5 problems that could be hiding in your home insurance policy
It's important to read the fine print of any contract, but consumers who buyhomeowner's insurance especially should be vigilant.
According to consumer-protection groups United Policyholders and the Consumer Federation of America, homeowner's policies are becoming more difficult to understand. This is partly because carriers are adding language that shifts risks and costs to buyers.
Insurers say they simply are trying to make sure they have enough revenues to pay future claims, in order to stay in business. Insurers must demonstrate to state insurance regulators that they have enough financial reserves "to pay whatever claims may come their way," says Michael Barry, a spokesman for the Insurance Information Institute (III). Even so, if you fail to read your policy carefully, one day you could be left holding a large bill for home repairs.
Below are five things homeowners should know before they purchase policies.
1. Beware of policy exclusions.
You may think a standard home insurance policy has all of your bases covered, but that's far from the case. To reduce the potential for payouts, insurers require special policies for some risks. Most basic policies exclude claims for earthquakes, floods and landslides.
Homeowners need to buy add-on policies to bridge any gaps in protection caused by the exclusions, says Jack Hungelmann, author of "Insurance for Dummies."
"If you have an exposure, you should definitely look into coverage," he says.
You can learn more about your risks at the following websites:
- The nation has several earthquake hotspots. You can view earthquake hazard maps on the U.S. Geological Survey's website.
- Most natural disasters, such as hurricanes, tsunamis, and rain storms involve flooding. You can determine your flood risk by visitingFloodSmart.gov. Flood coverage is available from the National Flood Insurance Program (NFIP) and some private insurers. While flood insurance may be available to you, its cost will be tied to your risk. If you are in a community prone to flooding, flood insurance may be costly.
- Although landslides happen throughout the country, some regions are more susceptible. The U.S. Geological Survey’s website has a map highlighting landslide-prone areas.
2. Does my policy cover high winds?
The III says your homeowner's policy deductible may be a specific dollar amount or a percentage of the total amount of insurance on your policy. In addition, there are two common types of home policy deductibles. There is an all-perils deductibles, which covers most mishaps, such as fires and burglaries. The second type is a wind deductible for properties in hurricane or windstorm-prone regions, says Amy Bach, executive director of consumer advocate group, United Policyholders.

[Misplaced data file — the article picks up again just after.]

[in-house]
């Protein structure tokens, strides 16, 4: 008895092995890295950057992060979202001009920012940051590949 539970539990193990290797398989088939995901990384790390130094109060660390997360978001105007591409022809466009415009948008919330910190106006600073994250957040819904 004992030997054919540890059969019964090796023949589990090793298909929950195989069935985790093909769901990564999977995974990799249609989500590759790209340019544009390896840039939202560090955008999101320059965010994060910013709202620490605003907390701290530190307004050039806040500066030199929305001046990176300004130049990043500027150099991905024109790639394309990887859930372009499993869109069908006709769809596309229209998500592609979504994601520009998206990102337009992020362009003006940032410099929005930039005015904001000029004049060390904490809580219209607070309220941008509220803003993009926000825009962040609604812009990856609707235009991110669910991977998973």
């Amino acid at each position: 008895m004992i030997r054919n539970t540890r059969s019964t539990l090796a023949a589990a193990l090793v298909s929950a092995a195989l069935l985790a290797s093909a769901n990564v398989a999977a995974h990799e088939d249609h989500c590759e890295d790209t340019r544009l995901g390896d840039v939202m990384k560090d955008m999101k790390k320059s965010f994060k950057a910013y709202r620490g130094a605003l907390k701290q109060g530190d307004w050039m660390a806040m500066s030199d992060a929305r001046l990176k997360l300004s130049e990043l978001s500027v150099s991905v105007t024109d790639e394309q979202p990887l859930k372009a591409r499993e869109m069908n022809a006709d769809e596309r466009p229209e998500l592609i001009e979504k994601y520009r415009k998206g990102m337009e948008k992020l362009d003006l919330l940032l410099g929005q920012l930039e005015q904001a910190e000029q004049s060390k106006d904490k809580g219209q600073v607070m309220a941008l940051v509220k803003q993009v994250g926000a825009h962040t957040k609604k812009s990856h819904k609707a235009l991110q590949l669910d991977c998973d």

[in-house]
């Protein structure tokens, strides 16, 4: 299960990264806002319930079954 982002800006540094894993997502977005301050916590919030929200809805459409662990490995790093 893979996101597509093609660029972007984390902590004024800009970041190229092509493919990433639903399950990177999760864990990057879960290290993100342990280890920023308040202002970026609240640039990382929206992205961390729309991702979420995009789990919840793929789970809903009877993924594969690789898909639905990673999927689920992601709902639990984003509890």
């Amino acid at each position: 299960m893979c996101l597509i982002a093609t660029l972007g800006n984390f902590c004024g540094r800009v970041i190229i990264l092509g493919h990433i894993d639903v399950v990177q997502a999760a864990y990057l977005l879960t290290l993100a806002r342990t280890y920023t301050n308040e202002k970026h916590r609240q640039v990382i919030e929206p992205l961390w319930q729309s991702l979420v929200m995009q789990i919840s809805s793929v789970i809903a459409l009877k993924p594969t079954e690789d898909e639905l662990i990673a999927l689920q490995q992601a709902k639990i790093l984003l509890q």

According to the III, there are two variations of wind deductibles. Hurricane deductibles apply to damage solely from hurricanes, while windstorm deductibles apply to any wind damage, including hurricanes.
Wind deductibles can be for a fixed amount or a percentage of the insured value. If your house is insured for $500,000 and has a 5 percent deductible, the first $25,000 of a wind-related claim must be paid out of your own pocket.
3. Look for an anti-concurrent causation clause.
Check your policy closely to see if it includes an often-overlooked anti-concurrent causation (ACC) clause. If a structure is damaged by two causes, such as wind and flood, and one cause is covered by insurance and one is not, an ACC clause may limit your claim or block it completely.
"It is a trapdoor built into the back or your policy," warns J. Robert Hunter, insurance director for the Consumer Federation of America.
Try to find a homeowner's policy without an ACC clause, Bach says. If you can't, ask your agent or broker about buying an add-on policy to fill any gap in coverage.
4. Prepare for spikes in building costs.
If you have a mortgage on your home, your lender likely requires you to buy a homeowner's policy. Typically homeowners insure their homes for an amount that is adequate to replace it. Your rebuilding costs will include the price of materials and labor. When there are disasters, such as fires or floods, that damage numerous structures throughout a single community, building materials and labor temporarily are in high demand. This can cause a spike in your rebuilding costs.
"It's supply and demand," Hungelmann says. "It's a time for making money for contractors.
Bach says most insurers sell extended coverage add-ons that increase your basic homeowner's policy coverage to make sure you have enough money to rebuild.
To make sure you have enough insurance to cover a surge in building costs, seek advice from an insurance agent or contractor.
5. Watch out for updates in building regulations.
Changes in building codes sometimes require construction upgrades if your home is badly damaged and must be repaired or replaced. For example, the new code may require a higher elevation for your home is you are in a flood zone. Standard policies will not cover these extra construction costs.
Barry says you can purchase supplemental insurance to cover your risk.